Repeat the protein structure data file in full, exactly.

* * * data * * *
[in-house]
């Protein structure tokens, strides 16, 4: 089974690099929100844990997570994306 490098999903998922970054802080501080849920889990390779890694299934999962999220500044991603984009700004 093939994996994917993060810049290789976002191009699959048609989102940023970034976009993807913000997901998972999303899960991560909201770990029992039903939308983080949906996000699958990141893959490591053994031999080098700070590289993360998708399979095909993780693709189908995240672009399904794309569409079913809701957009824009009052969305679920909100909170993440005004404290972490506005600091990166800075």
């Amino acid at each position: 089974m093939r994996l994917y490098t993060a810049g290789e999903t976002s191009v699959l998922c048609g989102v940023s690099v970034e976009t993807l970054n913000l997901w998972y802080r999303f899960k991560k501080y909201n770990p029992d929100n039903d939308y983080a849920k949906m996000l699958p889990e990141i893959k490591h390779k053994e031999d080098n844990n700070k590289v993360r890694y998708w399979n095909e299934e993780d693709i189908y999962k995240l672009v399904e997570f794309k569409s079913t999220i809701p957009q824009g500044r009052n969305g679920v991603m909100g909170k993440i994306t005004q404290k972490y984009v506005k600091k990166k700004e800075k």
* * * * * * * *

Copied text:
[in-house]
């Protein structure tokens, strides 16, 4: 089974690099929100844990997570994306 490098999903998922970054802080501080849920889990390779890694299934999962999220500044991603984009700004 093939994996994917993060810049290789976002191009699959048609989102940023970034976009993807913000997901998972999303899960991560909201770990029992039903939308983080949906996000699958990141893959490591053994031999080098700070590289993360998708399979095909993780693709189908995240672009399904794309569409079913809701957009824009009052969305679920909100909170993440005004404290972490506005600091990166800075």
């Amino acid at each position: 089974m093939r994996l994917y490098t993060a810049g290789e999903t976002s191009v699959l998922c048609g989102v940023s690099v970034e976009t993807l970054n913000l997901w998972y802080r999303f899960k991560k501080y909201n770990p029992d929100n039903d939308y983080a849920k949906m996000l699958p889990e990141i893959k490591h390779k053994e031999d080098n844990n700070k590289v993360r890694y998708w399979n095909e299934e993780d693709i189908y999962k995240l672009v399904e997570f794309k569409s079913t999220i809701p957009q824009g500044r009052n969305g679920v991603m909100g909170k993440i994306t005004q404290k972490y984009v506005k600091k990166k700004e800075k």